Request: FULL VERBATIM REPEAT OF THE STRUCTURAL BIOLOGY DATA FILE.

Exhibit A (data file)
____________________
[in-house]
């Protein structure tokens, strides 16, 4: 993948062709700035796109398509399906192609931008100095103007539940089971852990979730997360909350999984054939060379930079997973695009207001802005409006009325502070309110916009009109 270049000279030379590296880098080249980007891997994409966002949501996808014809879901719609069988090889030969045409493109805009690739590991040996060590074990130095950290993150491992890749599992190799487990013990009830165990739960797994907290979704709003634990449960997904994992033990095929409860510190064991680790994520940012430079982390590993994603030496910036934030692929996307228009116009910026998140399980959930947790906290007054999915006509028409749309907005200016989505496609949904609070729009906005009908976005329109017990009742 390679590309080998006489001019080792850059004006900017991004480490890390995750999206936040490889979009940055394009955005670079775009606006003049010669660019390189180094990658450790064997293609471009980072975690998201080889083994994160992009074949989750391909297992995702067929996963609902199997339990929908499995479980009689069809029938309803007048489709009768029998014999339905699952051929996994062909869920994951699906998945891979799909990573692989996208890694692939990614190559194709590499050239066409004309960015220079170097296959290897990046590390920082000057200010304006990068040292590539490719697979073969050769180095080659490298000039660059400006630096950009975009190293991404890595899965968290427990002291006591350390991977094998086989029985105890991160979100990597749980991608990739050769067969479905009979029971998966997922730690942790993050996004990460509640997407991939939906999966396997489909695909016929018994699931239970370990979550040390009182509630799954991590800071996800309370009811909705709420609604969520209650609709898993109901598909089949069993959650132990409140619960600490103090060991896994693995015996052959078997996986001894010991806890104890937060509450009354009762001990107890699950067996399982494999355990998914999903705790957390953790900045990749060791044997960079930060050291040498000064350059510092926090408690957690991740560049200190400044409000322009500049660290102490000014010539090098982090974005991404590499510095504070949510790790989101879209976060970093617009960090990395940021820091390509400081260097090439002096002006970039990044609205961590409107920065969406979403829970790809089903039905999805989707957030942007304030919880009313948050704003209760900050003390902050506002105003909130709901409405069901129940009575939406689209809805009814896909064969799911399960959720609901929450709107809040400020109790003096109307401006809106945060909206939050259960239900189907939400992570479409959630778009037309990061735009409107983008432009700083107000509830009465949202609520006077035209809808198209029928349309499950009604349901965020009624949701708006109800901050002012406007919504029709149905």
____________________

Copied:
[in-house]
């Protein structure tokens, strides 16, 4: 993948062709700035796109398509399906192609931008100095103007539940089971852990979730997360909350999984054939060379930079997973695009207001802005409006009325502070309110916009009109 270049000279030379590296880098080249980007891997994409966002949501996808014809879901719609069988090889030969045409493109805009690739590991040996060590074990130095950290993150491992890749599992190799487990013990009830165990739960797994907290979704709003634990449960997904994992033990095929409860510190064991680790994520940012430079982390590993994603030496910036934030692929996307228009116009910026998140399980959930947790906290007054999915006509028409749309907005200016989505496609949904609070729009906005009908976005329109017990009742 390679590309080998006489001019080792850059004006900017991004480490890390995750999206936040490889979009940055394009955005670079775009606006003049010669660019390189180094990658450790064997293609471009980072975690998201080889083994994160992009074949989750391909297992995702067929996963609902199997339990929908499995479980009689069809029938309803007048489709009768029998014999339905699952051929996994062909869920994951699906998945891979799909990573692989996208890694692939990614190559194709590499050239066409004309960015220079170097296959290897990046590390920082000057200010304006990068040292590539490719697979073969050769180095080659490298000039660059400006630096950009975009190293991404890595899965968290427990002291006591350390991977094998086989029985105890991160979100990597749980991608990739050769067969479905009979029971998966997922730690942790993050996004990460509640997407991939939906999966396997489909695909016929018994699931239970370990979550040390009182509630799954991590800071996800309370009811909705709420609604969520209650609709898993109901598909089949069993959650132990409140619960600490103090060991896994693995015996052959078997996986001894010991806890104890937060509450009354009762001990107890699950067996399982494999355990998914999903705790957390953790900045990749060791044997960079930060050291040498000064350059510092926090408690957690991740560049200190400044409000322009500049660290102490000014010539090098982090974005991404590499510095504070949510790790989101879209976060970093617009960090990395940021820091390509400081260097090439002096002006970039990044609205961590409107920065969406979403829970790809089903039905999805989707957030942007304030919880009313948050704003209760900050003390902050506002105003909130709901409405069901129940009575939406689209809805009814896909064969799911399960959720609901929450709107809040400020109790003096109307401006809106945060909206939050259960239900189907939400992570479409959630778009037309990061735009409107983008432009700083107000509830009465949202609520006077035209809808198209029928349309499950009604349901965020009624949701708006109800901050002012406007919504029709149905």